12. This is a great article! It’s so frustrating to try to count calories, and you hear sooo many mixed reviews about whether you should concentrate more on calories or on the content of your diet. The great part about this post is that you tell us how to synthesize that, and concentrate just on the macros of your diet. Thanks!

  13. Nice article! For those who don’t like tracking macros, I’ve always found it easier to just track calories and protein (min. 1g/lb bodyweight). Then I just use common sense food selection to ballpark my macros (fattier meats/foods on rest days and low-fat meats/high-carb foods on workout days). That way you only really have to worry about tracking two numbers…

    • while these are generally good guidelines for maintenance, I usually employ a more detailed plan when it comes to muscle gain, recomposition/strength maintenance on a diet.

      But I’ve used the method you suggested with great success.

  14. I find that it just makes me feel better knowing exactly what im getting in my diet, especially for the macros. I use the phone app myfitnesspal and it works well. A buddy of mine flew in this last weekend and I stopped tracking, ate everything in site, high calorie dense foods and after the fourth day he was here I noticed a slight pot belly I was developing and now I feel like and look like crap, so for me it’s just easier to keep tracking forever. It’s really not hard once you get used to it. Diet app and a scale and focus and I can do anything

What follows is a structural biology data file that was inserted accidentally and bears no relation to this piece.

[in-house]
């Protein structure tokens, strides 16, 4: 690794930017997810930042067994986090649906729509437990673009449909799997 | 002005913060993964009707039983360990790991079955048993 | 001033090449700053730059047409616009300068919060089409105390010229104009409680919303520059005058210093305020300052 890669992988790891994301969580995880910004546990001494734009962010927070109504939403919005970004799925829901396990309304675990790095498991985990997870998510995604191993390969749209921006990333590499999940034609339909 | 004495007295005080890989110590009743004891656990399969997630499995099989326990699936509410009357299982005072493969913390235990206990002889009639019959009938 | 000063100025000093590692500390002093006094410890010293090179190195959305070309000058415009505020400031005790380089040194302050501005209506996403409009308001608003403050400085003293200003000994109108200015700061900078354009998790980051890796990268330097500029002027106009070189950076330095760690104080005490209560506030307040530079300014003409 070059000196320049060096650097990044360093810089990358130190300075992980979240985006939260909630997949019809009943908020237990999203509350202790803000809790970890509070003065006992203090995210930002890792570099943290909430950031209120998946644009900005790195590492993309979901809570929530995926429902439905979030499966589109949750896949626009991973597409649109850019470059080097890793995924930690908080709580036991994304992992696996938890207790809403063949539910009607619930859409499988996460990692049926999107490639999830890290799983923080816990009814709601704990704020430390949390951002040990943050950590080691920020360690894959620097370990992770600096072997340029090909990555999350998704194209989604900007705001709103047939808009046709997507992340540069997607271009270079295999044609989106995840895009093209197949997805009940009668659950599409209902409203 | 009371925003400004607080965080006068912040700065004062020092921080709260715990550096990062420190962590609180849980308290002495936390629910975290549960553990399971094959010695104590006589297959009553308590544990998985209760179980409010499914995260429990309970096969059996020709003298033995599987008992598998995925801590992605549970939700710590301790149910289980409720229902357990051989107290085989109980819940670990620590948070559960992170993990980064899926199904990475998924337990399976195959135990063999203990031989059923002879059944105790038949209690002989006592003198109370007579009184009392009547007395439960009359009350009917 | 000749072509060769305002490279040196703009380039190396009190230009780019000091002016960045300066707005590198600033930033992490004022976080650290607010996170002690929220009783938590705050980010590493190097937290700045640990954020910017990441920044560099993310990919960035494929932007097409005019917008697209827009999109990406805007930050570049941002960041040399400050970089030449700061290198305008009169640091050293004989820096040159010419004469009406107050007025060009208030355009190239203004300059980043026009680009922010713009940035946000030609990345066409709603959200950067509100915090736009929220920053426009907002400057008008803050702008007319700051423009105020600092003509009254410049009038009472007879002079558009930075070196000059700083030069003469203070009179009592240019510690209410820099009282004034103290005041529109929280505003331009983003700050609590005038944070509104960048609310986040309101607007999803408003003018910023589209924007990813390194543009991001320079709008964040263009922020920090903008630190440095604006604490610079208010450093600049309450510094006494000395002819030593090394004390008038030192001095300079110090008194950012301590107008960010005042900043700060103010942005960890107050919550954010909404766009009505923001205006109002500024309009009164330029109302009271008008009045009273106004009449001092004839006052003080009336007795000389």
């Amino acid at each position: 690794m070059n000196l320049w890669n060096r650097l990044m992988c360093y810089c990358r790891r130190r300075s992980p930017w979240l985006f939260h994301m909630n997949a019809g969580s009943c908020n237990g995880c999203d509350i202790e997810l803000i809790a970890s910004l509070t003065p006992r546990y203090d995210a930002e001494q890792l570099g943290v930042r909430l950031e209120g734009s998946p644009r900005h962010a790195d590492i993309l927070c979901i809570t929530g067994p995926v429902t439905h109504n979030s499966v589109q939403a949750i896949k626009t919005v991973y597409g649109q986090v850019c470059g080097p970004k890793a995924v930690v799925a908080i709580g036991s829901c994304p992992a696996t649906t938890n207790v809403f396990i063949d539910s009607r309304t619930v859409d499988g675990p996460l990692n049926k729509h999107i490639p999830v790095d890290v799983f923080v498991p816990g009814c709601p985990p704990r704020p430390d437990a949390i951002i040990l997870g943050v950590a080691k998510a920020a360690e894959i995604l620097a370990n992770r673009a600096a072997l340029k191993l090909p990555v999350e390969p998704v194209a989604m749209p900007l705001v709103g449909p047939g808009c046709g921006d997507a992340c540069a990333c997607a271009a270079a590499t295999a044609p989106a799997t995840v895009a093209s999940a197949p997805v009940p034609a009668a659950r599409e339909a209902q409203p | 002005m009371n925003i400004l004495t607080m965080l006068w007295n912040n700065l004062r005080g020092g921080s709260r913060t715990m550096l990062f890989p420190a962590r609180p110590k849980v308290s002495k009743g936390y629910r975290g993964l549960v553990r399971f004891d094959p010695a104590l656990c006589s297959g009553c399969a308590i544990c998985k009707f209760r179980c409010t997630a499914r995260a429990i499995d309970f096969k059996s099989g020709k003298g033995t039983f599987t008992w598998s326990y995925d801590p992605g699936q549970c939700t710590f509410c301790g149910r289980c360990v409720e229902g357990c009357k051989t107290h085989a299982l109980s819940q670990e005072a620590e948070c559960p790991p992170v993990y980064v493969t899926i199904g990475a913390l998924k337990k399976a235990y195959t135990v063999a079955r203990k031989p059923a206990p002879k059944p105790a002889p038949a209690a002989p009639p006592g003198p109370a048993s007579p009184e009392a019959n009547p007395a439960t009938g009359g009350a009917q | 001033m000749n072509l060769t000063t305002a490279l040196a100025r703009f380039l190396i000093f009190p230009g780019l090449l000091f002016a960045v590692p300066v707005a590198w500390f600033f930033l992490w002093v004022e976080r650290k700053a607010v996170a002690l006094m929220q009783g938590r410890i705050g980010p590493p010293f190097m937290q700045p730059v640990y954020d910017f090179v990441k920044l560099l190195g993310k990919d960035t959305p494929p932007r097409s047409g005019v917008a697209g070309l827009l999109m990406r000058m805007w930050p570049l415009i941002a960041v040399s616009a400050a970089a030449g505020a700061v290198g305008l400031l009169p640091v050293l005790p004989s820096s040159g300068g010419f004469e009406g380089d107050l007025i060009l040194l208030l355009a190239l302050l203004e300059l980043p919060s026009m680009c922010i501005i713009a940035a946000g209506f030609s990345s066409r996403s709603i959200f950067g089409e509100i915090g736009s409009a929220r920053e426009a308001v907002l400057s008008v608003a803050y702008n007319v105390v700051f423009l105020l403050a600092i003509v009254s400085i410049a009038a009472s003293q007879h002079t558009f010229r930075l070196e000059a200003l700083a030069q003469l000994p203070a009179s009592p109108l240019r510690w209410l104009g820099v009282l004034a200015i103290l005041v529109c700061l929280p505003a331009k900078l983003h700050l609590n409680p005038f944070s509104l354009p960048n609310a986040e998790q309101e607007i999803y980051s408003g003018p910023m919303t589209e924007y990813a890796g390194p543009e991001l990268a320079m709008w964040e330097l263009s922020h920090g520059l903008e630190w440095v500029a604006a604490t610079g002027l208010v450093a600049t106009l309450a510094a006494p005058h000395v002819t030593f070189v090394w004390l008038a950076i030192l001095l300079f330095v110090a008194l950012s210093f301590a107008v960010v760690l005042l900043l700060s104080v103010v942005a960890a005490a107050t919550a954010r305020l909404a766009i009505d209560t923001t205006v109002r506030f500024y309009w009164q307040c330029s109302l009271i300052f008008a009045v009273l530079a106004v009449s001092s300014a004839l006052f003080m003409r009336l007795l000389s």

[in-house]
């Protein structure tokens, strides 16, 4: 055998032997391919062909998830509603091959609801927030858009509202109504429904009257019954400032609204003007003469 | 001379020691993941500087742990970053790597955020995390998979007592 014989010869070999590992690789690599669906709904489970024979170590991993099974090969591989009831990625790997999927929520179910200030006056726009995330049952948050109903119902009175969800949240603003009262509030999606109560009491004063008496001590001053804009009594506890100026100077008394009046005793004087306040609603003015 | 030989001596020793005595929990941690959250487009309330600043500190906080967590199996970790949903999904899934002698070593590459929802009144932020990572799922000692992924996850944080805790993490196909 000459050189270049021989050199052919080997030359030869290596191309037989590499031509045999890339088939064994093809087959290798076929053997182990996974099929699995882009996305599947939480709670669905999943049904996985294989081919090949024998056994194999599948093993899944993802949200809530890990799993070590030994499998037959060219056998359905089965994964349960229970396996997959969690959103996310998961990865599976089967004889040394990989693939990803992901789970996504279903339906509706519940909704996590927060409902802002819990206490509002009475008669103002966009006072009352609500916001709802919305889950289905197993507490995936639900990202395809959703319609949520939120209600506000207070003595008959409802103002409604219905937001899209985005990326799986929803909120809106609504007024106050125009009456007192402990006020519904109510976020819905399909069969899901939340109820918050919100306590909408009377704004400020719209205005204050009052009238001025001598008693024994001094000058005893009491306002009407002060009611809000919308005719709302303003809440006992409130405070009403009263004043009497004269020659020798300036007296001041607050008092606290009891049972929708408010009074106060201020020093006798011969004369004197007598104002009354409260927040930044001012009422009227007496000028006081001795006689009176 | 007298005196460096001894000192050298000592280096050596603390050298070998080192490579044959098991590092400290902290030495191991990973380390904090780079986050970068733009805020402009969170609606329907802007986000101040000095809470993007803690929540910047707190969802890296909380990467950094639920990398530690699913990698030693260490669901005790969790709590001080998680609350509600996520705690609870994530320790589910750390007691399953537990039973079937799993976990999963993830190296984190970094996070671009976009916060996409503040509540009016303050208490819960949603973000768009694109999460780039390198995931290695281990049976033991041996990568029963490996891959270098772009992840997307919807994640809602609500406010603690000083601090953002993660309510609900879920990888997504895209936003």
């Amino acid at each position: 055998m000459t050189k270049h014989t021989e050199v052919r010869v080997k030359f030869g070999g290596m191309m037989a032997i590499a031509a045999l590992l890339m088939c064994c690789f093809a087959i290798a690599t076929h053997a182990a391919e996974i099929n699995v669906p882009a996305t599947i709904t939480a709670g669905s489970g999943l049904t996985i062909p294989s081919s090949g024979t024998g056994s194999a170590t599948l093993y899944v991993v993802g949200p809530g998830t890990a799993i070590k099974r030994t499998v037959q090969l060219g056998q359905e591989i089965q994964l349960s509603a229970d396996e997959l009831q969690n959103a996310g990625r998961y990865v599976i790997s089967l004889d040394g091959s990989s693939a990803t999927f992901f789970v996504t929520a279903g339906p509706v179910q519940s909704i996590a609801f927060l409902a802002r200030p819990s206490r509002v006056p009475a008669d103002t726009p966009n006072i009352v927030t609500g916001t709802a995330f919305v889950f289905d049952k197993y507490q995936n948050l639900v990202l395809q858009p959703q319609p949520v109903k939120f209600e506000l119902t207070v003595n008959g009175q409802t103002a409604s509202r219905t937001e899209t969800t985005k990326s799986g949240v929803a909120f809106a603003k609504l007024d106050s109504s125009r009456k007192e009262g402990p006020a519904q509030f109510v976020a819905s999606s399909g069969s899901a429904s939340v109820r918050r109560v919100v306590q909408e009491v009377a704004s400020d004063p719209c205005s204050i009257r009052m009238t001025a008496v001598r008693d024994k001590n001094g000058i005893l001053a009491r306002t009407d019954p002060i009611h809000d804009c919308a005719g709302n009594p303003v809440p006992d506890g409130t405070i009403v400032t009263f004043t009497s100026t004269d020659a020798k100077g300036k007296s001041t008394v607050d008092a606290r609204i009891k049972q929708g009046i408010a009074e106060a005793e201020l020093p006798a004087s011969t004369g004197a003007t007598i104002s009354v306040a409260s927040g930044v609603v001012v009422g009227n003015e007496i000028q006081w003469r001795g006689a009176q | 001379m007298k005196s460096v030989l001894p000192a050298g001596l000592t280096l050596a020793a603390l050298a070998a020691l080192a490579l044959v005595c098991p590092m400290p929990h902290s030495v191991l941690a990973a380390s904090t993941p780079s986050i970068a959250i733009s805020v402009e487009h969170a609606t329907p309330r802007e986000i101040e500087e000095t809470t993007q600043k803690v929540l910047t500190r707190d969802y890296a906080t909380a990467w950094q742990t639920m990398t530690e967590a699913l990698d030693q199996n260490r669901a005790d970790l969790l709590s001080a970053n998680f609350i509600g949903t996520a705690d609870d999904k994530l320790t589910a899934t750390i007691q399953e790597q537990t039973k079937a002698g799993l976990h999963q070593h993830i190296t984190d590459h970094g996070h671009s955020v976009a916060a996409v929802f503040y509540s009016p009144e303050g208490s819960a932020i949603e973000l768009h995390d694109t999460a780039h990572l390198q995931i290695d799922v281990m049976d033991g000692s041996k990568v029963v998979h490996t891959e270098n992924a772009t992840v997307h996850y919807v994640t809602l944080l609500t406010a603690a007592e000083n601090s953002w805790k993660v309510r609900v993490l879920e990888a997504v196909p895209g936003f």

15. Measuring cups are for fluid ounces or volume measurements not the weight of food so it’s not one or the other. So if you have an 8 ounce cup of peanut butter , oats, or milk etc. it does not mean it weighs 8 ounces. Therefore when measuring tsp. of peanut butter they are using a volume measurement so your numbers will be skewed if you think it’s the same as weight. So of course 8oz of steak does not mean it’s equal to an 8oz cup. Hope this helps.

  16. I’ve been calorie counting for last 3 week as I’m on a fat loss phase. I don’t like it, but it’s a necessary evil. This the first time I’ve ever counted veggies in my calorie intake. I eat about 400-500g with my two largest meals per day (usually coniferous veg, or green beans) , so the cals add up. I’m hoping to get better results this time. I was underestimating my cals previously due to not counting veggies. I thinking using a food scale is must if you want accurate results.

    I use fitday.com. It’s quick, and easy, plus you can customize your foods. The cooked meat food selections really help as well.

  17. Great article JC. My one caution is for anyone who tends to obsess, the measuring scale should only be used for the short term – otherwise they often end up being a slave to it much past the time of them reaching their fitness goals.